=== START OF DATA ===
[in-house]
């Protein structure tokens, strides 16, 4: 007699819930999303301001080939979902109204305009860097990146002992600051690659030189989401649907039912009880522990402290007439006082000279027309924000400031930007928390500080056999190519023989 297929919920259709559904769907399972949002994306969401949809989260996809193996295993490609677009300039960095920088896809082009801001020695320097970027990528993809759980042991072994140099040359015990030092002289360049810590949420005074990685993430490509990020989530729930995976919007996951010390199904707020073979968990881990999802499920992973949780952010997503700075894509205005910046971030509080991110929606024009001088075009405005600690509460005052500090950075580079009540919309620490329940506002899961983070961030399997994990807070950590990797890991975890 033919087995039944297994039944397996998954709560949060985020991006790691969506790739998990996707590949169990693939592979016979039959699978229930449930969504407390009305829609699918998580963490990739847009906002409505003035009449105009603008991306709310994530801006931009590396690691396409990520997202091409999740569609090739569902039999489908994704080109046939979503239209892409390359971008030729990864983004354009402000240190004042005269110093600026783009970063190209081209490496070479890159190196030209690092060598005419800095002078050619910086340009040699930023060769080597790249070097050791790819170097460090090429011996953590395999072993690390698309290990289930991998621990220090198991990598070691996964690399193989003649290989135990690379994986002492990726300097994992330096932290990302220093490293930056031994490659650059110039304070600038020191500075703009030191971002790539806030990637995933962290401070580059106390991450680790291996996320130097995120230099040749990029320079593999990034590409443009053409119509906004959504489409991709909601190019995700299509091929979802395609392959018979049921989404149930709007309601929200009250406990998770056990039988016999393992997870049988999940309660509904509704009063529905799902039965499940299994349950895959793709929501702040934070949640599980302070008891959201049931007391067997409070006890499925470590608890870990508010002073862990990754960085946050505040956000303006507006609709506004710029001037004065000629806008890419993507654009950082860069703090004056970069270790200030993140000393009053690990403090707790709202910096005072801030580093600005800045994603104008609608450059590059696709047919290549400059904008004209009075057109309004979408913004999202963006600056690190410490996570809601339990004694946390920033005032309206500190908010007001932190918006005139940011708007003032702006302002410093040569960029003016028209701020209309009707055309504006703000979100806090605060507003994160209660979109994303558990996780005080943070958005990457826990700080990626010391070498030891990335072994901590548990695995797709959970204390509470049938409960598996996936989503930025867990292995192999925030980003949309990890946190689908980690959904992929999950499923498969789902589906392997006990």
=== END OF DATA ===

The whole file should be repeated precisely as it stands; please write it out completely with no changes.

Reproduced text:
[in-house]
């Protein structure tokens, strides 16, 4: 007699819930999303301001080939979902109204305009860097990146002992600051690659030189989401649907039912009880522990402290007439006082000279027309924000400031930007928390500080056999190519023989 297929919920259709559904769907399972949002994306969401949809989260996809193996295993490609677009300039960095920088896809082009801001020695320097970027990528993809759980042991072994140099040359015990030092002289360049810590949420005074990685993430490509990020989530729930995976919007996951010390199904707020073979968990881990999802499920992973949780952010997503700075894509205005910046971030509080991110929606024009001088075009405005600690509460005052500090950075580079009540919309620490329940506002899961983070961030399997994990807070950590990797890991975890 033919087995039944297994039944397996998954709560949060985020991006790691969506790739998990996707590949169990693939592979016979039959699978229930449930969504407390009305829609699918998580963490990739847009906002409505003035009449105009603008991306709310994530801006931009590396690691396409990520997202091409999740569609090739569902039999489908994704080109046939979503239209892409390359971008030729990864983004354009402000240190004042005269110093600026783009970063190209081209490496070479890159190196030209690092060598005419800095002078050619910086340009040699930023060769080597790249070097050791790819170097460090090429011996953590395999072993690390698309290990289930991998621990220090198991990598070691996964690399193989003649290989135990690379994986002492990726300097994992330096932290990302220093490293930056031994490659650059110039304070600038020191500075703009030191971002790539806030990637995933962290401070580059106390991450680790291996996320130097995120230099040749990029320079593999990034590409443009053409119509906004959504489409991709909601190019995700299509091929979802395609392959018979049921989404149930709007309601929200009250406990998770056990039988016999393992997870049988999940309660509904509704009063529905799902039965499940299994349950895959793709929501702040934070949640599980302070008891959201049931007391067997409070006890499925470590608890870990508010002073862990990754960085946050505040956000303006507006609709506004710029001037004065000629806008890419993507654009950082860069703090004056970069270790200030993140000393009053690990403090707790709202910096005072801030580093600005800045994603104008609608450059590059696709047919290549400059904008004209009075057109309004979408913004999202963006600056690190410490996570809601339990004694946390920033005032309206500190908010007001932190918006005139940011708007003032702006302002410093040569960029003016028209701020209309009707055309504006703000979100806090605060507003994160209660979109994303558990996780005080943070958005990457826990700080990626010391070498030891990335072994901590548990695995797709959970204390509470049938409960598996996936989503930025867990292995192999925030980003949309990890946190689908980690959904992929999950499923498969789902589906392997006990």